The Setup: This weekend the Moores School of Music presents its third production of Gian Carlo Menotti's Cold War-era The Consul. The opera, which is set in an unnamed European city, is about the oppression of government, and what happens when the hopes of a people are reduced to case numbers and bureaucratic paperwork. Menotti recalls the horrors of the Stalin regime through the persecution of a family of innocents and its matriarch, Magda Sorel.
The Execution: One of the production's most striking features is Thom Guthrie's observant set design. The Sorel's apartment is convincingly arranged in Eastern Bloc minimalism, with every piece of furniture and every innocuous household object a testament to unvarnished utilitarianism. There is no superfluous item, no hint of excess. The Sorels, like the rest of their neighbors, live in domestic leanness in an apartment so spare, it's almost hostile. The Consul's office is also appropriately void of humanity. Drenched in blinding light, the white walls and the endless lines of drawers bring to mind the sterility of a hospital, another place of high volume human traffic, and another place that often lacks the element of humanity. These two environments are so alive in their coldness, they're practically antagonists.
The cast is in fine form, particularly Gwendolyn Alfred as Magda Sorel. Alfred convincingly conveys the hopelessness of Magda's plight, as well as her frustration with the system that has brought her family to ruin. Her stunning aria in the second scene of Act Two is highlight.
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But because the players are all on their game, the libretto's weaker elements become a bit too obvious. For the life of me, I don't know what to make of the Nika Magadoff character, a famous magician who is also on the Consul's waiting list for an exit visa. He's a bizarre choice for the Angel of Death, and the fantasy elements that he induces tap into the world of musical theater, but certainly not for the better. These sequences provide beats of visual and lyrical humor, but I'm not sure they're needed. Rather than underscoring the tragic elements, they undermine them, diminishing the potency of Magda's desperation.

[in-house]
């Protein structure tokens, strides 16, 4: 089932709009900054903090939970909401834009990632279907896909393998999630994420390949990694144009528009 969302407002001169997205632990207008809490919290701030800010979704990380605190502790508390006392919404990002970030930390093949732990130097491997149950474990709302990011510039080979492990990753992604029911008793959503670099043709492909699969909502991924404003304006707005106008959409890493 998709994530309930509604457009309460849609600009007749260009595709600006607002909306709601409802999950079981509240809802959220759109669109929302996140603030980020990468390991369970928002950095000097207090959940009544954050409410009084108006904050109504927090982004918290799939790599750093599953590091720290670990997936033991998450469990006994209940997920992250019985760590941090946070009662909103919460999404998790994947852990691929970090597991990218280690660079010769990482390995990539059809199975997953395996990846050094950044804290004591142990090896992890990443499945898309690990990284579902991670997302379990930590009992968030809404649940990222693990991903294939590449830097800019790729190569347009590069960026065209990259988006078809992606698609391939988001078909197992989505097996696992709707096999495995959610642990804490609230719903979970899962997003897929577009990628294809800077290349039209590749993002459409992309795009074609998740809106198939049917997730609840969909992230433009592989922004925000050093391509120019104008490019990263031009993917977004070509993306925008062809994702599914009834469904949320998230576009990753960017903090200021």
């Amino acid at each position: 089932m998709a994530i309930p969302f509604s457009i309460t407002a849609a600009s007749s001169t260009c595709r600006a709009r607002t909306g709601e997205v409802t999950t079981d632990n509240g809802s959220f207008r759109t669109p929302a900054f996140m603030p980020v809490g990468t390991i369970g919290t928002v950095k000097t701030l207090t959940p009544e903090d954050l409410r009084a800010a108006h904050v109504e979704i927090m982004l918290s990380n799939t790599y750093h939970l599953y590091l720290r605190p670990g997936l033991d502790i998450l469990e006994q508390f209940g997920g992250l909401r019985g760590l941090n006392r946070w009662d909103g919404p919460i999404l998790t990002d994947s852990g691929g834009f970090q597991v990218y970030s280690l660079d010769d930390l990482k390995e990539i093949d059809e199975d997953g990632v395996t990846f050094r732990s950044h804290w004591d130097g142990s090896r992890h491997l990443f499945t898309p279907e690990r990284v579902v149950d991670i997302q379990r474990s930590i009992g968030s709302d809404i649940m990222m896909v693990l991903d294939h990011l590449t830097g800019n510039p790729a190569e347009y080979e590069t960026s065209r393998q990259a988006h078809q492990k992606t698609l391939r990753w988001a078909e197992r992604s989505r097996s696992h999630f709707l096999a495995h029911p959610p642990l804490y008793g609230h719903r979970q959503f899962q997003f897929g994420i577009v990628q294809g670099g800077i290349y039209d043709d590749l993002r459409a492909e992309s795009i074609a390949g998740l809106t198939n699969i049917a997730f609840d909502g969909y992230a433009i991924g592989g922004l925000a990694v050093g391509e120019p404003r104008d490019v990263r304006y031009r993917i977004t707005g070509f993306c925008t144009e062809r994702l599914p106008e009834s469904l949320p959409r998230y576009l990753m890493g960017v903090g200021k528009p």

Speaking of potency, the orchestra gives the music a firm, foreboding pulse. But maybe too firm, at times. In Act One, there were moments where I felt the music overpowers the voices onstage, but that's a minor sidestep in a production that is largely successful in recreating the ominous tone of Menotti's opera.
The Verdict: What makes The Consul such an enduring work is that it is about government, bureaucracy and the people that these two entities are meant to serve. In the Twentieth century, and into the Twenty-first, it has become clear that the first two forces do not necessarily work for the good of the third. Magda's story is so powerful because it is so recognizable. What we learn from her tragic end are not the lessons of history books, but the truths of our very own reality. Are we really more than a folder of documents filed away in a cabinet somewhere, a case number for uncaring eyes to review and deliberate on? It's hard to say, and that inability to answer in either the affirmative or the negative is the precise source of The Consul's terror.
The Consul has another performance today, January 26 at 7:30 p.m. at Moores Opera House. For information, visit www.uh.edu/class/music/.